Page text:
If it's a cold night wear dry, clean wool socks and a knit cap to be to help retain body heat.
    Which ever bag you get get a good stuff sack for it to keep it clean. Don't get into it with dirty clothes on, it will last longer and insulate better.
    An insulated ground pad will also make a difference
     
  6. Mar 11, 2013 at 11:44 AM
    #6
    The Woodsman

    The Woodsman Well-Known Member

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    Some good tips here. - - - > http://risingsun4x4club.org/forum2/showthread.php?t=16510&highlight=sleeping+bag

    Sleeping bags vary greatly and there aren't regulations for testing and rating. I've read in the past that you want to shoot for a rating 30 degree below the temp you will be camping in. In other words, if you'll be out in 30 degree F temps you will want a 0 bag. Of course, liners will affect how that all works out and whether or not that is a primo bag or a cheapo may make a difference too since there are no standards.

    One note on the socks is that they should be loose fitting so they don't inhibit circulation.
     
  7. Mar 11, 2013 at 11:58 AM
    #7
    kryten

    kryten Well-Known Member

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    I have this one, North Face Superlight 0F/-18C down bag. Paid $280 in 2008.

    http://www.thenorthface.com/catalog/ca_ecom/engear/superlight_2.html

    I used it a few nights while winter camping in 3F/-16C. After two nights I was done as it was moist from touching the condensed tent wall. It is more of a three season bag for me since I did not do a whole lot of winter camping since.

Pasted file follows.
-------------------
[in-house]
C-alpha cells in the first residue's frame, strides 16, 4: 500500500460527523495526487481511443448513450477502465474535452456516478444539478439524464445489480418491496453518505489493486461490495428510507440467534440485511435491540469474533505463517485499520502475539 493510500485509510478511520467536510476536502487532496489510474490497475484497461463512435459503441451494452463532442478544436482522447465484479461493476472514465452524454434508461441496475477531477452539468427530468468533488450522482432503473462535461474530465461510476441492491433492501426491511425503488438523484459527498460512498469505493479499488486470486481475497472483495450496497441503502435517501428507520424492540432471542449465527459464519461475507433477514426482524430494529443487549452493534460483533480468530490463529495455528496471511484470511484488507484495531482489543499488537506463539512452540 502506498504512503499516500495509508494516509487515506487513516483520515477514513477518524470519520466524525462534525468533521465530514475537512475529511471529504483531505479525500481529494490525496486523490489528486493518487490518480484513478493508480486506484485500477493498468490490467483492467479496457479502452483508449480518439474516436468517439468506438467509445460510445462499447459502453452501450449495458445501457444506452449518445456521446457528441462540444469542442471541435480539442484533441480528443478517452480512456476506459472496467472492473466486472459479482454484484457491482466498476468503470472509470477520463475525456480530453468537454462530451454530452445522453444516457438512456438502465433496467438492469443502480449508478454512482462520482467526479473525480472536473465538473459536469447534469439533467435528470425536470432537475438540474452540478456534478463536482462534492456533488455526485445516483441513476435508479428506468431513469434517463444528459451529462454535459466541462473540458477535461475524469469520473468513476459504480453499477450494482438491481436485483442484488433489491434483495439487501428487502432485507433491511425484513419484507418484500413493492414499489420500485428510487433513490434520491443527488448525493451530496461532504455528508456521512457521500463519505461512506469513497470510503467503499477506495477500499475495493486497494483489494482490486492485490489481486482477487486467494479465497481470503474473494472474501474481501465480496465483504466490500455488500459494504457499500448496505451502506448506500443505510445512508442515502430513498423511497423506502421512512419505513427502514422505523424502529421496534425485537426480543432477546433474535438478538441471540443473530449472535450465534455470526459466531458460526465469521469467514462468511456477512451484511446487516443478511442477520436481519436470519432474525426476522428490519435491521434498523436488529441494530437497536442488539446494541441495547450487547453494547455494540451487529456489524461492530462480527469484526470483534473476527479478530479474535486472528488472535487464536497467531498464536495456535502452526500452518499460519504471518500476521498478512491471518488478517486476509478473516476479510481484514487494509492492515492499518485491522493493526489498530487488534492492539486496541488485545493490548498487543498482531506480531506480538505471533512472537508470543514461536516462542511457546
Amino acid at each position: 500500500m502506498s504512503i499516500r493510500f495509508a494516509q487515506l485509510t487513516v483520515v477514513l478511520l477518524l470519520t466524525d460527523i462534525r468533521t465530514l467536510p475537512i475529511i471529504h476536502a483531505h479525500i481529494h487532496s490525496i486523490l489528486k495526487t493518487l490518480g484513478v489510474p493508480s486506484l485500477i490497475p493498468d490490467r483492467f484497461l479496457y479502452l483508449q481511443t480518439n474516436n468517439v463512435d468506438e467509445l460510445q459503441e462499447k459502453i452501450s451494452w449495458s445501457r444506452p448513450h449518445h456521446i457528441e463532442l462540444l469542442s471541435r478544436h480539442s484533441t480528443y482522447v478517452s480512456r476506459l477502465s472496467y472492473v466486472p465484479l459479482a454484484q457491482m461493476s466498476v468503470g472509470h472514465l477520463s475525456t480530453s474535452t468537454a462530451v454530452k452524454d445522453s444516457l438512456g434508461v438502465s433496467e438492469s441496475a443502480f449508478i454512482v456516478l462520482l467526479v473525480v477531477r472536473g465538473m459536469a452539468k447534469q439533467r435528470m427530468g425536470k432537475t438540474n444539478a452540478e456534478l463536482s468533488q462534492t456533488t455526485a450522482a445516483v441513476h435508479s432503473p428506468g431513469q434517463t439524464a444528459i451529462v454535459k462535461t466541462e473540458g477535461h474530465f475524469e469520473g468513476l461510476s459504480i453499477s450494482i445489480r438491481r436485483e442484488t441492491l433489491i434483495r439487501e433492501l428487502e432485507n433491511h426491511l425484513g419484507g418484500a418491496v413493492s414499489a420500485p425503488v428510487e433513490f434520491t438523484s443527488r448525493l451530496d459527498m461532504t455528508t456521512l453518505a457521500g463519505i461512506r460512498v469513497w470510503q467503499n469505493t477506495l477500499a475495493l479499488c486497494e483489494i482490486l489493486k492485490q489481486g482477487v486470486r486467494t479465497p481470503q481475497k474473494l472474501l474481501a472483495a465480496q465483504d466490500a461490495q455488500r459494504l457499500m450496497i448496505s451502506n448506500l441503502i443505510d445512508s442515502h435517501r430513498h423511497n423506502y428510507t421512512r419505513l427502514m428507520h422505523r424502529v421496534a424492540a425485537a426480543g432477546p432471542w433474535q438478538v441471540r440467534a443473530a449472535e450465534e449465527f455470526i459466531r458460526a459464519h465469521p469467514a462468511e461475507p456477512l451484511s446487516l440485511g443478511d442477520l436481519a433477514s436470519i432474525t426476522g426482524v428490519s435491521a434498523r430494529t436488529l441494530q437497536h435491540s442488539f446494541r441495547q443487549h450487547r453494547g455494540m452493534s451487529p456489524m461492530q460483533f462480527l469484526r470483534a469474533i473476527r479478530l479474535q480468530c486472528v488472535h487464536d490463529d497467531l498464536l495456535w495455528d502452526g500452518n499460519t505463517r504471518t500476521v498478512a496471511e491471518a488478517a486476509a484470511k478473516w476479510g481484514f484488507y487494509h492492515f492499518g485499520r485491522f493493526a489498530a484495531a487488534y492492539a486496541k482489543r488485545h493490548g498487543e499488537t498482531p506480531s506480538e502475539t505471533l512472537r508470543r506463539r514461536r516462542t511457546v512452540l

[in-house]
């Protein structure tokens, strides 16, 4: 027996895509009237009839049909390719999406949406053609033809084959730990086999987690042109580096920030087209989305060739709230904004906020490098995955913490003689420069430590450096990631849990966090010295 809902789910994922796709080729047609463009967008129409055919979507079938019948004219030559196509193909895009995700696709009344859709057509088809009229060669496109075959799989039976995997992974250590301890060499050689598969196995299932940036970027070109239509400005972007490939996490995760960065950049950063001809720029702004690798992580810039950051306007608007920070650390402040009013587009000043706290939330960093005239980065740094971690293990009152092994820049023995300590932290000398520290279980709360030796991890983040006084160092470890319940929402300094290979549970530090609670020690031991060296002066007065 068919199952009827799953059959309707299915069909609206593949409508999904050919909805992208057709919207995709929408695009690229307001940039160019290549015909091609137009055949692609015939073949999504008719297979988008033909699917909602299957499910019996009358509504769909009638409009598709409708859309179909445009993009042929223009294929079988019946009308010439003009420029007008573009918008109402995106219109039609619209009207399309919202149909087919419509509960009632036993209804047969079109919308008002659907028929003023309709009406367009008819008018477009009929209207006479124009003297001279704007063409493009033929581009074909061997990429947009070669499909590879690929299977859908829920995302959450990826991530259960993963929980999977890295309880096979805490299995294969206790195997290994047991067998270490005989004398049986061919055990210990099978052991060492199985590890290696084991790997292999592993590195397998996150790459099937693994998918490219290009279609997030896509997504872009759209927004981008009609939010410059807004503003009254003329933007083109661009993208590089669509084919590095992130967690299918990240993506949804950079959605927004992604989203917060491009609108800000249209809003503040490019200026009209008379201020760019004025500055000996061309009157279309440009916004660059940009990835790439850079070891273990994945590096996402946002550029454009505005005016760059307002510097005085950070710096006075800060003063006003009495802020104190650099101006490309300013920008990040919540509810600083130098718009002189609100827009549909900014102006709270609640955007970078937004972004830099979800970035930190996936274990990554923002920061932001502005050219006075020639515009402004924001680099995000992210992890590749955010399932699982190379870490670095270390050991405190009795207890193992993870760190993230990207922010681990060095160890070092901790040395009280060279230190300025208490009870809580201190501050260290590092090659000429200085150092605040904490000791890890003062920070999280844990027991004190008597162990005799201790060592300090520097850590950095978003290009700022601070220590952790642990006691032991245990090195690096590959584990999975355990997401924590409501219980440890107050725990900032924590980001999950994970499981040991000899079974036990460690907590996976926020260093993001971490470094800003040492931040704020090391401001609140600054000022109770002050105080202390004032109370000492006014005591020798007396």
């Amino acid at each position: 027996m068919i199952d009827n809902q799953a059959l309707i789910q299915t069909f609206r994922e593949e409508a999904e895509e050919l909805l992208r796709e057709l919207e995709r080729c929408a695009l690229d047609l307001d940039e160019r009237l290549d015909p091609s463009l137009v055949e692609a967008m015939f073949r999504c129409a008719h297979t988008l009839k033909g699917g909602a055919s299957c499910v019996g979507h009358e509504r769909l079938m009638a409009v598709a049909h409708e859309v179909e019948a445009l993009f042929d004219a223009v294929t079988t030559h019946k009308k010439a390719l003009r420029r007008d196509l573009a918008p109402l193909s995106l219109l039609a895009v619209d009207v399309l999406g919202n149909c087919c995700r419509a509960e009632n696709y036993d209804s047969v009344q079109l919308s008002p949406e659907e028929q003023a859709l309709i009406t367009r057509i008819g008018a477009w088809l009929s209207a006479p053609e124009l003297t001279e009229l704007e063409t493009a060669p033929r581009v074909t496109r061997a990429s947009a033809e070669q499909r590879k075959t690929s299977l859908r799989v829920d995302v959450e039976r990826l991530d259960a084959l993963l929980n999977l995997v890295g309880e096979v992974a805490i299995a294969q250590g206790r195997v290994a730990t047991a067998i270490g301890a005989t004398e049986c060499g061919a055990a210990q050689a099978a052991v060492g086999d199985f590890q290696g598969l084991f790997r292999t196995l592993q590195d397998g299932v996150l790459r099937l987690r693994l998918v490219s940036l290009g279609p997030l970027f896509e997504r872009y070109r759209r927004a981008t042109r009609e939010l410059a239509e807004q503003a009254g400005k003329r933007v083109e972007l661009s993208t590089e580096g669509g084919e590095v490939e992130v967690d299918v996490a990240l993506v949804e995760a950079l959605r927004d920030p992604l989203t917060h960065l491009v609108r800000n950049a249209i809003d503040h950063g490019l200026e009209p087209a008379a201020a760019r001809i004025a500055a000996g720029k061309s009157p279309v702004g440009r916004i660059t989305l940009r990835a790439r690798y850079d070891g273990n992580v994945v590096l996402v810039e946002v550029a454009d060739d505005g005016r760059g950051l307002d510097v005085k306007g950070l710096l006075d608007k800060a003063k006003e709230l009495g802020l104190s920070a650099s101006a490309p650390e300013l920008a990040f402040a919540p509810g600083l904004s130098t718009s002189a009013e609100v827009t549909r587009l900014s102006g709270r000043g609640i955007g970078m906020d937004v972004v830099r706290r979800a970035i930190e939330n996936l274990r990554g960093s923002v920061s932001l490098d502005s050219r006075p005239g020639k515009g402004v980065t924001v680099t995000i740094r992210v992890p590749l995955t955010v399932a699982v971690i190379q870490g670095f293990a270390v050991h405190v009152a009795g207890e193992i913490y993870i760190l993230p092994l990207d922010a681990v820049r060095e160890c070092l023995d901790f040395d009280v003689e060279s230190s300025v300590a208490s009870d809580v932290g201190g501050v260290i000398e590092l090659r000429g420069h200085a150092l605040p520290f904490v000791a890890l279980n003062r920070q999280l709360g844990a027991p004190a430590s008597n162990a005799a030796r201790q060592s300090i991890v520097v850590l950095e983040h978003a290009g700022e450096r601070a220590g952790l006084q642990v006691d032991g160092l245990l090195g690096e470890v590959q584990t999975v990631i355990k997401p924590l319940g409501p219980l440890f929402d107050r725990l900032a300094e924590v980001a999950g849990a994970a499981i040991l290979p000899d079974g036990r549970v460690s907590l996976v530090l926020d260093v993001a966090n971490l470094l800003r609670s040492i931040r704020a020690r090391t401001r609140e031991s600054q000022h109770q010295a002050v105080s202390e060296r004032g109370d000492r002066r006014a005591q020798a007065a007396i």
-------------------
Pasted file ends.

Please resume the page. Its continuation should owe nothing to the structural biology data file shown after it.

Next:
If I was doing it again I would probably get this MEC -20C bag for $100 less. Being a hybrid and not full down bag I would think I would not have to be so careful trying to keep it dry.

    http://www.mec.ca/AST/ShopMEC/Sleep...5-643/mec-phoenix-hybrid-sleeping-bag-20c.jsp
     
    Last edited: Mar 11, 2013
  8. Mar 11, 2013 at 12:05 PM
    #8
    otis24

    otis24 Hard Shell Taco

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    I have a 17 year old LL Bean down rectangle bag that I got for $210. It was a 20F bag, now it's more like a 40F bag. In addition to that I have a -5F marmot never summer mummy bag. It was miss labeled for $175...shoulda bin around $400. I've used it down to -15F with a liner and it's mighty comfy. It's also a bit under 3 pounds so pretty light. It has a decent shell that keeps some moisture off if I get condensation or ice crystals that break off the inner walls of my tent.